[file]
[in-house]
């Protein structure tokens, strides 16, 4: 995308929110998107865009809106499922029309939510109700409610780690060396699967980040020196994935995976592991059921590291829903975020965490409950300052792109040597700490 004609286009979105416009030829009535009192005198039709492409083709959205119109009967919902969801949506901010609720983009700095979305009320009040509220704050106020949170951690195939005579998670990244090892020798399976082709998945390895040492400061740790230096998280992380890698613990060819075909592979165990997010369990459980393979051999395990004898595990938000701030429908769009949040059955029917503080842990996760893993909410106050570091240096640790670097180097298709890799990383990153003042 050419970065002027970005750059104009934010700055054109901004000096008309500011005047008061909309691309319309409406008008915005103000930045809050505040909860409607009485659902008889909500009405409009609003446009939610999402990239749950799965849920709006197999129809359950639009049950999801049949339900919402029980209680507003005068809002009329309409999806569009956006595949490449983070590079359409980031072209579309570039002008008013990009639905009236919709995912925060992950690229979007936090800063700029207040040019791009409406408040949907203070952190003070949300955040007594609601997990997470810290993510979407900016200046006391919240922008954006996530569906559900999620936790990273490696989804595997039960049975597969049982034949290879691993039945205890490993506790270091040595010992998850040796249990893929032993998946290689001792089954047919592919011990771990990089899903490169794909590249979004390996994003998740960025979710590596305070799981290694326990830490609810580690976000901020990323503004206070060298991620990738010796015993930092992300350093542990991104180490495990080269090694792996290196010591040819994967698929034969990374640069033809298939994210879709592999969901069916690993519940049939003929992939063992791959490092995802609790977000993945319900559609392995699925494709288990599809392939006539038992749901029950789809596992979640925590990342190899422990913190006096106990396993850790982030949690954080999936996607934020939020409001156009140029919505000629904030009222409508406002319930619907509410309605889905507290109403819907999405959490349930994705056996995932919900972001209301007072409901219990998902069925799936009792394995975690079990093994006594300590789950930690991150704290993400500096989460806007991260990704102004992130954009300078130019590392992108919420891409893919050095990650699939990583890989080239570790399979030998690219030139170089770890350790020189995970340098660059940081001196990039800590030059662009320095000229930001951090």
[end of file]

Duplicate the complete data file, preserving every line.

[in-house]
């Protein structure tokens, strides 16, 4: 995308929110998107865009809106499922029309939510109700409610780690060396699967980040020196994935995976592991059921590291829903975020965490409950300052792109040597700490 004609286009979105416009030829009535009192005198039709492409083709959205119109009967919902969801949506901010609720983009700095979305009320009040509220704050106020949170951690195939005579998670990244090892020798399976082709998945390895040492400061740790230096998280992380890698613990060819075909592979165990997010369990459980393979051999395990004898595990938000701030429908769009949040059955029917503080842990996760893993909410106050570091240096640790670097180097298709890799990383990153003042 050419970065002027970005750059104009934010700055054109901004000096008309500011005047008061909309691309319309409406008008915005103000930045809050505040909860409607009485659902008889909500009405409009609003446009939610999402990239749950799965849920709006197999129809359950639009049950999801049949339900919402029980209680507003005068809002009329309409999806569009956006595949490449983070590079359409980031072209579309570039002008008013990009639905009236919709995912925060992950690229979007936090800063700029207040040019791009409406408040949907203070952190003070949300955040007594609601997990997470810290993510979407900016200046006391919240922008954006996530569906559900999620936790990273490696989804595997039960049975597969049982034949290879691993039945205890490993506790270091040595010992998850040796249990893929032993998946290689001792089954047919592919011990771990990089899903490169794909590249979004390996994003998740960025979710590596305070799981290694326990830490609810580690976000901020990323503004206070060298991620990738010796015993930092992300350093542990991104180490495990080269090694792996290196010591040819994967698929034969990374640069033809298939994210879709592999969901069916690993519940049939003929992939063992791959490092995802609790977000993945319900559609392995699925494709288990599809392939006539038992749901029950789809596992979640925590990342190899422990913190006096106990396993850790982030949690954080999936996607934020939020409001156009140029919505000629904030009222409508406002319930619907509410309605889905507290109403819907999405959490349930994705056996995932919900972001209301007072409901219990998902069925799936009792394995975690079990093994006594300590789950930690991150704290993400500096989460806007991260990704102004992130954009300078130019590392992108919420891409893919050095990650699939990583890989080239570790399979030998690219030139170089770890350790020189995970340098660059940081001196990039800590030059662009320095000229930001951090």